The Watergate Steps

Ever since the infamous 1972 illegal break-in at the Democratic National Committee headquarters in D.C.’s Watergate complex, and the Nixon administration’s attempt to cover up its involvement in it, the word “Watergate” has become synonymous with the scandal and the office complex where it originated. But almost half a century before the scandal that took down a president began, a staircase between The Lincoln Memorial and the Potomac River (MAP) was built.   That staircase is named the Watergate Steps, and it was my destination for this lunchtime bike ride.

Designed in 1902 by the architectural firm of McKim, Meade & White, the Watergate Steps were built in 1930 as part of the Arlington Memorial Bridge and Lincoln Memorial approachway. The 40 granite steps are approximately 230 feet wide at the base near the Potomac River, and rise 50 feet to the level of the nearby Arlington Memorial Bridge.  The steps become narrower as they rise, and are approximately 206 feet wide at the top. The steps are also divided into two tiers by the Rock Creek Parkway.

The steps were initially intended to be used for ceremonial arrivals of heads of state, government officials and other dignitaries arriving via the Potomac River. Their boats would pull up to the steps, and there to greet their arrival would be the new memorial, which was less than a decade old. Unfortunately, the steps were never used for their intended purpose.

Eventually, someone realized that the steps would make an excellent venue for music concerts, and a proposal was approved to moor a barge with an orchestra shell on the water at the base of the steps as a stage for summer concerts. The first concert was held there on July 14th, 1935, at which the National Symphony Orchestra performed. These “Sunset Symphonies” became quite popular, and over the next three decades crowds as large as 12,000 were entertained each summer at a series of concerts. Within the first ten years, the National Park Service, which sponsored the concerts, estimated that two million people had attended symphony performances there, as well as concerts by the Army, Navy, Marine Corps and Army Air Forces bands.  Performers as diverse as Frank Sinatra and Paul Robeson also appeared there.

Alas, the concerts were discontinued in 1965 when jets started flying into Washington National Airport, and the noise was just too loud and would drown out the concerts. Failing to be used for their intended purpose, and with the discontinuance of the waterside concerts, the steps now serve mainly to provide tourists and other pedestrians with access to and from the Rock Creek Park Trail, which runs along the bank of the Potomac River. It is also a favorite location for local runners, who sprint up and down the steps for exercise.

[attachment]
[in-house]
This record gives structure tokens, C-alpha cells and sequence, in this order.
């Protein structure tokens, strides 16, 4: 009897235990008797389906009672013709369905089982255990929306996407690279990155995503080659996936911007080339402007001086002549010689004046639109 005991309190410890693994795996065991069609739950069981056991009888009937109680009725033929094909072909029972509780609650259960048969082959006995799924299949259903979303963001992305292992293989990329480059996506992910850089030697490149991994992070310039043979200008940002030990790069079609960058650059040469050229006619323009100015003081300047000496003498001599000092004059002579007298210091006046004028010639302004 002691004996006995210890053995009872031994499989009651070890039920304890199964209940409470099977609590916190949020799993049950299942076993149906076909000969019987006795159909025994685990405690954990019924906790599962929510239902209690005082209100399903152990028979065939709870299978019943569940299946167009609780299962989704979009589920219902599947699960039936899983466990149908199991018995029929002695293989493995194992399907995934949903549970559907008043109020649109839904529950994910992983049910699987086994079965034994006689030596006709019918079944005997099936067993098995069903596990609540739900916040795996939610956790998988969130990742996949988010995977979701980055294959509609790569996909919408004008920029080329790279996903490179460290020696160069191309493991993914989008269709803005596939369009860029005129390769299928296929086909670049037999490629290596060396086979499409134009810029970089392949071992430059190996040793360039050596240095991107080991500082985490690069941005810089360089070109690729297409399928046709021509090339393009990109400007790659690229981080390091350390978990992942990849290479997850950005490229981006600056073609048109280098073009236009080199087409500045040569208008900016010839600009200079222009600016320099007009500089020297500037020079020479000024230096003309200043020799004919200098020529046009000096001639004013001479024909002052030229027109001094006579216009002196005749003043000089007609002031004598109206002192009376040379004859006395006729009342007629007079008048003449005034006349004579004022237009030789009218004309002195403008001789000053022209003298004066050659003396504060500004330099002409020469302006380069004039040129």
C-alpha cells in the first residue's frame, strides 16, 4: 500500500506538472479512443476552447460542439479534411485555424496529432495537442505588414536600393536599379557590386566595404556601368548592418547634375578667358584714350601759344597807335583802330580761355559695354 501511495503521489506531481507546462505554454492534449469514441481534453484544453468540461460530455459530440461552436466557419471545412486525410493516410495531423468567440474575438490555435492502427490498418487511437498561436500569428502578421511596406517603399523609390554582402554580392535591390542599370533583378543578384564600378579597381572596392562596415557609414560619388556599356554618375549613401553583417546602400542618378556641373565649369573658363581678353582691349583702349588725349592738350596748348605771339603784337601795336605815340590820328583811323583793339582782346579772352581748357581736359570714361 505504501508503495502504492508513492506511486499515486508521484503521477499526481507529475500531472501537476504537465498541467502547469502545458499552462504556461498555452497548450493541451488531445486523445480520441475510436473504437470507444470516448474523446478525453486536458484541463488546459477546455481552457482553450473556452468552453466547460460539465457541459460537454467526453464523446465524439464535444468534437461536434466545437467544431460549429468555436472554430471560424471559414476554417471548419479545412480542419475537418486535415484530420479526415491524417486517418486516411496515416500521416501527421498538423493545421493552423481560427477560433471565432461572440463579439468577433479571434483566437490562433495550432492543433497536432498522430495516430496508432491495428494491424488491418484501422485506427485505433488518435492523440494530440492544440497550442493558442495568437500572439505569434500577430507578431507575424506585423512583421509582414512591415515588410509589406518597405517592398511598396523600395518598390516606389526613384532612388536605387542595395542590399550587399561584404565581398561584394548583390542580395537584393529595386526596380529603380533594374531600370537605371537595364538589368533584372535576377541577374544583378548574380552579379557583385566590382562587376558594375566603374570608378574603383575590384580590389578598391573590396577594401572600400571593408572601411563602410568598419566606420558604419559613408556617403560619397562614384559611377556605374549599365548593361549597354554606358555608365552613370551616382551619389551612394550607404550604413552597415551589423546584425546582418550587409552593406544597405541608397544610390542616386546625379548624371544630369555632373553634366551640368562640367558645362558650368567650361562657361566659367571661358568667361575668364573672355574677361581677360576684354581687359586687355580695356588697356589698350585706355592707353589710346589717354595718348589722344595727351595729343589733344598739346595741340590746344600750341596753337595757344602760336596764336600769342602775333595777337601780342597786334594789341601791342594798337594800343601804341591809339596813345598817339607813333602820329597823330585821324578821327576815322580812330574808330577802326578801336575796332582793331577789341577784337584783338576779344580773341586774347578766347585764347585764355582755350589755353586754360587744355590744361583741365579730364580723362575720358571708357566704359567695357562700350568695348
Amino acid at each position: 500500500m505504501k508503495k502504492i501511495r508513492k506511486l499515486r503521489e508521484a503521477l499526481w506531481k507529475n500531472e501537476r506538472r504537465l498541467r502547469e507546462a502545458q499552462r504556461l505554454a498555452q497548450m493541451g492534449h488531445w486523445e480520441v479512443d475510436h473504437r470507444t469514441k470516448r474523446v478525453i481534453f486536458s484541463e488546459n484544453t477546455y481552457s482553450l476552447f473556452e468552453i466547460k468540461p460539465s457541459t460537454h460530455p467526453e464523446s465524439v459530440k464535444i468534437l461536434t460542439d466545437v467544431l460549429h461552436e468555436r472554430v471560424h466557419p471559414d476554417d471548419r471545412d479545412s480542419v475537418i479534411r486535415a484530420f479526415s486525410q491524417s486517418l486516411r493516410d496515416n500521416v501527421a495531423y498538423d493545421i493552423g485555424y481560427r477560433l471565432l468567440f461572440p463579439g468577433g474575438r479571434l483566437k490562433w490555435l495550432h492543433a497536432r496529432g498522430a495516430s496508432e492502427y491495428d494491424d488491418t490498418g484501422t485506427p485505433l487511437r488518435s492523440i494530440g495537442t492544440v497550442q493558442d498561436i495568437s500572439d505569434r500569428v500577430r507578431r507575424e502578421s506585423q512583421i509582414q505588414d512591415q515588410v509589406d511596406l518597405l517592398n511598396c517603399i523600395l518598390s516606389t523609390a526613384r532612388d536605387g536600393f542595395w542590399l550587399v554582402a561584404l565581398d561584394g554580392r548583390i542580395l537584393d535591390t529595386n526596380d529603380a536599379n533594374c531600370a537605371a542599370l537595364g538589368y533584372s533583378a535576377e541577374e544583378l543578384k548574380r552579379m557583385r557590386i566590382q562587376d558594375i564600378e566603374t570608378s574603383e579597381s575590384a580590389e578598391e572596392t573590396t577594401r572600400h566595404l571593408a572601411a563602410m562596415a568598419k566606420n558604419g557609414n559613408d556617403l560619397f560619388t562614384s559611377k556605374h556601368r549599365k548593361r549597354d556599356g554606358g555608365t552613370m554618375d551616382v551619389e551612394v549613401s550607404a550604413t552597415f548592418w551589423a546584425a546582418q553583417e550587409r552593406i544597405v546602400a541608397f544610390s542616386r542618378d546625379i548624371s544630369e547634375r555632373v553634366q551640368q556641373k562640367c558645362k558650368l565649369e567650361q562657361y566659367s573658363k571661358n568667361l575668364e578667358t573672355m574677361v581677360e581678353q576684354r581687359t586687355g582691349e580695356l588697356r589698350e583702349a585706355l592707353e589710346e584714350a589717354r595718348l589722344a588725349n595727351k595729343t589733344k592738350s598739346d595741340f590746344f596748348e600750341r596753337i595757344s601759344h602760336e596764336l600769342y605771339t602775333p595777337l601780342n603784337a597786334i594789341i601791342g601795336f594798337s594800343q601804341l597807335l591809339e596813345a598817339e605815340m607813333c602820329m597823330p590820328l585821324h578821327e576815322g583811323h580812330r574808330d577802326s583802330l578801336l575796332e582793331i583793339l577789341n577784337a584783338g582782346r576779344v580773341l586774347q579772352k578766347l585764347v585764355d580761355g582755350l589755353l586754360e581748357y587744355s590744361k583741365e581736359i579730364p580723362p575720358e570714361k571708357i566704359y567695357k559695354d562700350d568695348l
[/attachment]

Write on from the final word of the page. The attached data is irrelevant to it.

So next time you hear the word Watergate, remember that it is more than just an office complex which was the site of a political scandal.  Not only did the Watergate Steps come first, but it is widely thought that the office complex was actually named after the steps.

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[Click on the thumbnails above to view the full size photos]

  1. Excellent post. I believe Margaret Bourke-White made a classic B&W image of these steps.

    Liked by 1 person

    • I am not an real photographer. I just take photos with my cell phone. So I looked up the photo you mentioned in your comment (http://tinyurl.com/orjstke) so I could see what a real photographer’s photo of the steps looks like. I also read a short biography of Margaret Bourke-White on the International Photography Hall of Fame and Museum’s website (http://tinyurl.com/nnznc4q). She sounds like an interesting woman. I particularly liked the quote atrributed to her, in which she once wrote, “in this experience of mine, there was one continuing marvel: the precision timing running through it all…by some special graciousness of fate I am deposited—as all good photographers like to be—in the right place at the right time”.

      Liked by 1 person

  2. Interesting quote; I was not familiar with it. Knowing a bit about her work, I’d agree that this is the hope of most photographers. I suspect in her case, however, that it was no accident that she kept finding those places at those moments.

    Liked by 1 person

  3. “Alas, the concerts were discontinued in 1965 when jets started flying into Washington National Airport, and the noise was just too loud and would drown out the concerts. ”

    Well, not entirely discontinued in 1965. I recall going to see the Ramsey Lewis Trio perform at the Watergate shell in the early 1970s with my family when I was a kid. I believe we saw other concerts there, although none with such a large audience. A quick Google reveals that other concerts were still taking place at the Watergate during the 1970s.

    Liked by 1 person

    • Bill Wing says:

      I too remember going to watergate concerts in the early 70s. We would either sit on the steps or rent a canoe (from Fletcher’s boathouse as I recall), paddle near the bandstand with our date, stick the paddle into the Potomac mud and tie the canoe to the paddle while we watched the concert and drank wine in the canoe. Once in a while too much wine resulted in someone’s canoe overturning, but not ours. Super shallow water so no chance of injury. Great memories plus an inexpensive date.

      Liked by 1 person

  4. […] the turn onto Independence Avenue after the Watergate Steps, I reaching Mile 12.  My stamina finally started to wane.  I wondered, “Why now?!” […]


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